Burning Isle – This is a two-path map. On the side path, Lesser Flame Sentinels camp in lava pools that apply Cripple and Burning. The Flame Sentinels deal significant damage, so if you want to split early on, use Protective Spirit to survive while killing them. Their Health degenerates over time, so if you only plan on splitting late in the game, don't worry about them. They waste away and die before the 12 minute mark, even if nobody touches them. Apparently they can't survive the lava either.
The main paths between the bases and the flag stand are split into two parts, one high and one low. The lower path is faster but has lava, so use it only when speed is more important than damage, such as when first coming out or when running the flag. Whenever you are retreating, always use the upper path. It has bridges that you can block, and you won't risk getting knocked down in the lava.
Isle of Jade – Difficult to split on and popular for slugfests, use of the Isle of Jade continues to spark debate amongst players. Teleporters are the fastest way to the flag stand, but make sure your enemy isn't setting up a campfire and roasting marshmallows on your bridge, or you'll be in trouble. Recent changes to NPC movement after VoD are believed to have targeted this map in particular.
Isle of the Dead – A massive pit filled with frustrating tar surrounds the lonely flag stand island. Rather than a front and rear/side entrance, this map has upper and lower entrances to each base. Inside the bases, split tactics are difficult to execute because the paths are close to each other and defenders can use snares that aren't dependent on line of sight to catch and collapse on you. Water Hexes work well for this purpose. And Shadow Stepping from one level to another is just too fun to ignore.
Imperial Isle – Another large and open map, this Isle used to require a thief to get into the enemy base. Now, the gates open at the start. No thieves necessary. It has two-way teleporters from one side of the room to the other, but they're not enough to make the map split-friendly.
On the following maps, it is fairly easy to split without the enemy collapsing on you, if you know what you're doing.
Corrupted Isle – If you want to run a split build based on strength, the Corrupted Isle is a good choice. The distances are short, and there's no way to go from one path to another, except through a base. The downside is that because the map layout is fairly simple, it's difficult to confuse an opponent. The simplicity of the design and lack of extra features makes this a good map to start out on if you've never run a split build before. It does suffer from extreme vulnerability to body-blocking the path to the flag stand. Try some sneaky flag handoffs if you're having trouble. Possessing catlike, FPS gamer reflexes doesn't hurt, either.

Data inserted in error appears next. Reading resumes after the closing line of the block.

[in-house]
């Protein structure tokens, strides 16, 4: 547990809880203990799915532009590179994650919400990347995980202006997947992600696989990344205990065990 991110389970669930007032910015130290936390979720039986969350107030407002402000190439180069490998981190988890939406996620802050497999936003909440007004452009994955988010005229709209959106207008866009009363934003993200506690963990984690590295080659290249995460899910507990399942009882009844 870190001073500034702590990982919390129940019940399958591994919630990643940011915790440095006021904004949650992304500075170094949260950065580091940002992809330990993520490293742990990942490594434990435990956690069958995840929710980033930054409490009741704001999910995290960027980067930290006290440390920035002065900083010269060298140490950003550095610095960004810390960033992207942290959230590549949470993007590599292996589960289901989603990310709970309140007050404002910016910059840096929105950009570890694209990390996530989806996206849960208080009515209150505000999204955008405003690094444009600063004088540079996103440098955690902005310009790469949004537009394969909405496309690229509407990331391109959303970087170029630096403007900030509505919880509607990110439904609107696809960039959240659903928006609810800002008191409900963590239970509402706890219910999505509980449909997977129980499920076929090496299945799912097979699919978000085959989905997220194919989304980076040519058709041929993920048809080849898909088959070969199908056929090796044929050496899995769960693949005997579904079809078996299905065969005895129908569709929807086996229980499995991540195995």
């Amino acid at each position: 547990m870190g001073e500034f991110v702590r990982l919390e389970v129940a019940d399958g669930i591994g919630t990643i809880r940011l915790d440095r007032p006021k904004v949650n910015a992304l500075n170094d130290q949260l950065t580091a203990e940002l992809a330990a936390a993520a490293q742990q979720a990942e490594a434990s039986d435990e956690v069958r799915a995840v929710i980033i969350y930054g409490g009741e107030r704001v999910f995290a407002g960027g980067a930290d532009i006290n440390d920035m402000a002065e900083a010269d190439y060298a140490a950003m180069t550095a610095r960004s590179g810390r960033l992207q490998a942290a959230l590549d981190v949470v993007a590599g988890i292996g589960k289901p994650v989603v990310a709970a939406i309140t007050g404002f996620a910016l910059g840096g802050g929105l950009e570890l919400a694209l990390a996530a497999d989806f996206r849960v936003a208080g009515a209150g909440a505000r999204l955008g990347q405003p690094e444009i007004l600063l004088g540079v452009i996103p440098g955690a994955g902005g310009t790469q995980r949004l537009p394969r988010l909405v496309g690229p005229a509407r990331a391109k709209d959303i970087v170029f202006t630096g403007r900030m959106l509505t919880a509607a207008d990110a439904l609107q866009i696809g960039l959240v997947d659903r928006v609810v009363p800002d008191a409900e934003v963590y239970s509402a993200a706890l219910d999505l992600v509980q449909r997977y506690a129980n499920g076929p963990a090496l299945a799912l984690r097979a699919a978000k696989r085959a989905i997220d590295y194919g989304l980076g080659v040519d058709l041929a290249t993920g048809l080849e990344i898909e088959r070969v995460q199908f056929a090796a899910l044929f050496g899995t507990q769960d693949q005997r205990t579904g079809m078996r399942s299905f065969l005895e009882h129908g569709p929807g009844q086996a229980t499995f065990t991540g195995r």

Frozen Isle – The best map choice if you're looking to play a split build based on speed and deception, its open, three-path layout, along with ice that covers a lot of the map, leaves many options for making your opponent chase his tail. The safe way to play Frozen is to take the flag path from the beginning and then head for the middle to see if the enemy team is going for the flag stand or rushing the side path. In case of a rush, use the levers in the middle to cut off the non-flag stand paths and head for home.
Nomad's Isle – This is a split map with a huge pool of quicksand. Avoid fighting in the quicksand at nearly all costs, for it slows you down and drains your Energy. Two-way teleporters on the opposite side of the room from the flag stand allow for a lot of harassment options. The good news is that you can block both entrances to a base at the same time if you are winning, so pushing in to secure positional advantage is imperative. Be mindful of AoE, though. The main gates have narrow bridges leading up to them. Because of the layout, however, you can crank out Heal Parties from the resurrection shrine all the way to the flag stand. This is handy if your flag runner is in the base and the rest of the team has to run away suddenly like scared sheep.
Uncharted Isle – Because it is uncharted, nobody knows exactly which way to go here. Perhaps the extra-wide size of the map accounts for its lack of charting. The flag stand lies way over on one side, while a distant rear passage connects the bases. A split team can run around this back passage for days and never show up on the enemy Compass. A shortcut through the uncharted jungle links the rear path to the central area. In the middle, shallow water and light vegetation lay waiting to receive the fodder of combat.
To make this guild hall more of a challenge, you need a thief to enter the enemy base. A common defense against splits is to simply kill the thief. This renders a split team useless unless they can perform a collapse maneuver through the shortcut to the middle. Sometimes they can sneak through this shortcut and intercept the enemy flag runner, especially if the enemy has relocated near the flag stand. It takes a little time to fall back from the flag stand and help anyone below in trouble. Killing the outer NPCs (the main team can do this) is helpful when performing this maneuver; otherwise the flag runner can simply hide behind them until help arrives.
If your split makes it successfully into the enemy base, they can sometimes run through the Guild Lord area and catch the opposing flag runner inside the base next to the flag respawn point. Killing or even stalling the runner often nets a morale boost. This is a risky move however, because if enough enemy players return to help the runner, your split can get pinned between the Guild Lord NPCs and the front gate.
Feel free to read my article over and over again until your eyes go numb. As always, I can only describe so much in writing. There are lots of relevant details that you only pick up by playing the game. Just remember that experience and good communication will see you through most difficulties, provided you can learn from your mistakes.
Adam Sunstrom has been playing Guild Wars since February 2004 when he joined the Alpha test, and has been interested in the competitive aspects of the game from the beginning. In the early Beta Weekend Events, he led his team, The Fianna, with success. He killed his sensei in a duel, and he never said why.